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Case Report/Case Series
September 2014

Comparing Moral Judgments of Patients With Frontotemporal Dementia and Frontal Stroke

Author Affiliations
  • 1Institute of Cognitive Neurology and Institute of Neuroscience, Favaloro University, Buenos Aires, Argentina
  • 2UDP-INECO Foundation Core on Neuroscience, Diego Portales University, Santiago, Chile
  • 3National Scientific and Technical Research Council, Buenos Aires, Argentina
  • 4Pontifical Catholic University of Argentina, Buenos Aires, Argentina
  • 5Department of Clinical Neurological Sciences, Western University, London, Canada
  • 6Laboratory of Cognitive and Social Neuroscience, Universidad Diego Portales, Santiago, Chile
  • 7Universidad Javeriana, Facultad de Medicina, Instituto de Envejecimiento, Departamento de Psiquiatría y Salud Mental, Centro de Memoria y Cognición, Hospital San Ignacio, Bogota, Colombia
  • 8Universidad Nacional de Colombia, Bogota, Colombia
  • 9Instituto de Humanidades de la Facultad de Filosofía y Humanidades, Universidad Nacional de Córdoba, Córdoba, Argentina
  • 10Unidad de Neurología Cognitiva y Demencias, Servicio de Neurología, Hospital del Salvador, Santiago, Chile
  • 11Facultad de Medicina y Centro de Investigación Avanzada en Educación, Universidad de Chile, Santiago, Chile
  • 12Departamento de Neurología, Clínica Alemana, Santiago, Chile
  • 13Australian Research Council Centre of Excellence in Cognition and Disorders, New South Wales, Australia
  • 14Universidad Autonoma del Caribe, Barraquilla, Colombia
JAMA Neurol. 2014;71(9):1172-1176. doi:10.1001/jamaneurol.2014.347

Importance  Several clinical reports have stated that patients with prefrontal lesions or patients with the behavioral variant of frontotemporal dementia share social cognition impairments. Moral reasoning is impaired in both conditions but there have been few investigations that directly compare this domain in the 2 groups.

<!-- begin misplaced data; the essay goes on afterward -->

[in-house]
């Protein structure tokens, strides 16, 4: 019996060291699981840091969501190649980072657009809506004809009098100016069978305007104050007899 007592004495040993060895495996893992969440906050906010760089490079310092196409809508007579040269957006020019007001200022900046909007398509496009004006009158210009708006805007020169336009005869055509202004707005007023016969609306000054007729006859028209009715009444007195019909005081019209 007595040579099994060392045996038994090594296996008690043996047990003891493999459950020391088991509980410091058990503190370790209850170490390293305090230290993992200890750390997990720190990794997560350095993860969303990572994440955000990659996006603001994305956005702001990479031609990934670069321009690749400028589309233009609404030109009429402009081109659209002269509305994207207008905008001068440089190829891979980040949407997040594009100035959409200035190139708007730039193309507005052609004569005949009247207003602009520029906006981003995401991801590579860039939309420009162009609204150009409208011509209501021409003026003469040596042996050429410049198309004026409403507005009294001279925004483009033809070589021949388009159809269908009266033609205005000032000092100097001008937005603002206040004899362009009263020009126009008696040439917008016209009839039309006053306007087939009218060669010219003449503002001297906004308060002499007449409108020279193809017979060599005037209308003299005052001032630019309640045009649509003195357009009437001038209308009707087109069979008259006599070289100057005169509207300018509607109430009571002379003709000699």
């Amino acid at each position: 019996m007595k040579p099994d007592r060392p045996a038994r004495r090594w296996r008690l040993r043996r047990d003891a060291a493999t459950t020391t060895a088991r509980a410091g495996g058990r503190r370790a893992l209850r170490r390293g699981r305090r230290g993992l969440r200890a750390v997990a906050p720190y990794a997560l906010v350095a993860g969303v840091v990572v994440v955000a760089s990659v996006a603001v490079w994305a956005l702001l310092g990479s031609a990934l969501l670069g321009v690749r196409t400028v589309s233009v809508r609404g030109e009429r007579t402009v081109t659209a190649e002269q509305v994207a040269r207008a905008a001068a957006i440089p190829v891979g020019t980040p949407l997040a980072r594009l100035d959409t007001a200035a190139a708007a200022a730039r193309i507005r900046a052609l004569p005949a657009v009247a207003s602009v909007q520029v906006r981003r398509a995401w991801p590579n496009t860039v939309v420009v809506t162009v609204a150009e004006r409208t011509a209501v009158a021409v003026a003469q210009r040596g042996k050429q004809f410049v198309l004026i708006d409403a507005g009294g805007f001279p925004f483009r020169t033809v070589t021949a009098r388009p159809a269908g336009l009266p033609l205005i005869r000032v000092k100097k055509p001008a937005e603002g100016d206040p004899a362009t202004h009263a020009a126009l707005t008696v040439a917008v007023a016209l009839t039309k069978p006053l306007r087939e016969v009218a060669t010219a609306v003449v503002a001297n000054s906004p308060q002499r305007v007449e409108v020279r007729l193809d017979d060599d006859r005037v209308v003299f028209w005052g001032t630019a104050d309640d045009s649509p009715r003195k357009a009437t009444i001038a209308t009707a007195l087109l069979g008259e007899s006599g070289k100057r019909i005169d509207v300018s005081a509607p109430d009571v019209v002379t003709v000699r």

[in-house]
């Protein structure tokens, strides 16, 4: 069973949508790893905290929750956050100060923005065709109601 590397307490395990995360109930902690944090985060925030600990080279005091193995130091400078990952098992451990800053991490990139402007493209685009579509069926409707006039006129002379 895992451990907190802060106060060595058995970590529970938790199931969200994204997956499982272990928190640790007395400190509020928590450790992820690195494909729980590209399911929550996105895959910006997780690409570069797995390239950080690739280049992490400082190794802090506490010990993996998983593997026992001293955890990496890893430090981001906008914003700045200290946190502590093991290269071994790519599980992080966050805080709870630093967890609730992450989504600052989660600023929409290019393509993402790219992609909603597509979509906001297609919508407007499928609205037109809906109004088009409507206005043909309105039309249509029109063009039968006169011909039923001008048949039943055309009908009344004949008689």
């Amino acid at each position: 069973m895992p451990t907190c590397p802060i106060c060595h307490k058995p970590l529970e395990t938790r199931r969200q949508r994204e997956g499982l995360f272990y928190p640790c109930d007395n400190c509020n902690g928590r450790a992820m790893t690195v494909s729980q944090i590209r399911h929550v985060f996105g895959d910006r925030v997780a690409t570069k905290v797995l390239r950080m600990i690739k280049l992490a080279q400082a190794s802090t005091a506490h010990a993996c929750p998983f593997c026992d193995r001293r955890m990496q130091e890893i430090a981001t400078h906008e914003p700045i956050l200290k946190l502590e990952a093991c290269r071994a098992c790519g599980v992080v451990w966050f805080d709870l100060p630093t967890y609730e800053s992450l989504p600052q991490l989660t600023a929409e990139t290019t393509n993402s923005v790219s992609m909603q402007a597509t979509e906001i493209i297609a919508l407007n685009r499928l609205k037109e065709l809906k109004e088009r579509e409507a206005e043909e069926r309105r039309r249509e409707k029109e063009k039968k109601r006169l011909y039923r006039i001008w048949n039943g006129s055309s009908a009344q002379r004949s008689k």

Observations  This work compared the moral judgments of these patient groups using a task designed to disentangle the contributions of intentions and outcomes in moral judgment. For both disorders, patients judged scenarios where the protagonists believed that they would cause harm but did not as being more permissible than the control group. Moreover, patients with frontotemporal dementia judged harmful outcomes in the absence of harmful intentions as less permissible than the control participants. There were no differences between the 2 conditions.

Conclusions and Relevance  Both disorders involved impairments in integrating intention and outcome information for moral judgment. This study was the first, to our knowledge, to directly compare a social cognition domain in 2 frontal pathologies with different etiology. Our results highlighted the importance of comparing patients with vascular lesions and patients with neurodegenerative diseases.